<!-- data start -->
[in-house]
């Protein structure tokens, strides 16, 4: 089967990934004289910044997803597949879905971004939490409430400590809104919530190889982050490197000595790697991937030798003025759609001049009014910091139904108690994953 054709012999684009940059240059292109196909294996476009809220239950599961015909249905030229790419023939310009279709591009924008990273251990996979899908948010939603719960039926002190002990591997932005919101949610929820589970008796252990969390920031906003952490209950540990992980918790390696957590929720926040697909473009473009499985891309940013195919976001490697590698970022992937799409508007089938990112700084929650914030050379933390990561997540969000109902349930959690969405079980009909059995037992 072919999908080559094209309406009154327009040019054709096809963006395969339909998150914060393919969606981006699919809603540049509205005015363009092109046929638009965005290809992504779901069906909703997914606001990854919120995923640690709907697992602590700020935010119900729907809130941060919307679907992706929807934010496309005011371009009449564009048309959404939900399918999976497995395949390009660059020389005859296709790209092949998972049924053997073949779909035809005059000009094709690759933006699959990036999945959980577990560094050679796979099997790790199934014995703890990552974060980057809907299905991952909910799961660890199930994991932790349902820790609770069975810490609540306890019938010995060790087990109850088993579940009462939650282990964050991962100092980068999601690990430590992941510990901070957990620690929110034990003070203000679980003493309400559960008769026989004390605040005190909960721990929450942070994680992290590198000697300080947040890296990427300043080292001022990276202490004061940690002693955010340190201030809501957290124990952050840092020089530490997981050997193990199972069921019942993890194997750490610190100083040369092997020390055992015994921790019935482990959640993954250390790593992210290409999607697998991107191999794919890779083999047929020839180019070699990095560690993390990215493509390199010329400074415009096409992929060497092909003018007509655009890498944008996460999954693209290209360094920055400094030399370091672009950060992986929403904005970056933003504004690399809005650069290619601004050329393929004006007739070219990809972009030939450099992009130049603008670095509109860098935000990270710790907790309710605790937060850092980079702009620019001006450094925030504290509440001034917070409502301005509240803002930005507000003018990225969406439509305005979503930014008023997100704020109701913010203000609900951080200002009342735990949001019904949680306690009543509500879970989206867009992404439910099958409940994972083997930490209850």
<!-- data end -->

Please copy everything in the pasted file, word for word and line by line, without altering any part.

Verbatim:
[in-house]
């Protein structure tokens, strides 16, 4: 089967990934004289910044997803597949879905971004939490409430400590809104919530190889982050490197000595790697991937030798003025759609001049009014910091139904108690994953 054709012999684009940059240059292109196909294996476009809220239950599961015909249905030229790419023939310009279709591009924008990273251990996979899908948010939603719960039926002190002990591997932005919101949610929820589970008796252990969390920031906003952490209950540990992980918790390696957590929720926040697909473009473009499985891309940013195919976001490697590698970022992937799409508007089938990112700084929650914030050379933390990561997540969000109902349930959690969405079980009909059995037992 072919999908080559094209309406009154327009040019054709096809963006395969339909998150914060393919969606981006699919809603540049509205005015363009092109046929638009965005290809992504779901069906909703997914606001990854919120995923640690709907697992602590700020935010119900729907809130941060919307679907992706929807934010496309005011371009009449564009048309959404939900399918999976497995395949390009660059020389005859296709790209092949998972049924053997073949779909035809005059000009094709690759933006699959990036999945959980577990560094050679796979099997790790199934014995703890990552974060980057809907299905991952909910799961660890199930994991932790349902820790609770069975810490609540306890019938010995060790087990109850088993579940009462939650282990964050991962100092980068999601690990430590992941510990901070957990620690929110034990003070203000679980003493309400559960008769026989004390605040005190909960721990929450942070994680992290590198000697300080947040890296990427300043080292001022990276202490004061940690002693955010340190201030809501957290124990952050840092020089530490997981050997193990199972069921019942993890194997750490610190100083040369092997020390055992015994921790019935482990959640993954250390790593992210290409999607697998991107191999794919890779083999047929020839180019070699990095560690993390990215493509390199010329400074415009096409992929060497092909003018007509655009890498944008996460999954693209290209360094920055400094030399370091672009950060992986929403904005970056933003504004690399809005650069290619601004050329393929004006007739070219990809972009030939450099992009130049603008670095509109860098935000990270710790907790309710605790937060850092980079702009620019001006450094925030504290509440001034917070409502301005509240803002930005507000003018990225969406439509305005979503930014008023997100704020109701913010203000609900951080200002009342735990949001019904949680306690009543509500879970989206867009992404439910099958409940994972083997930490209850």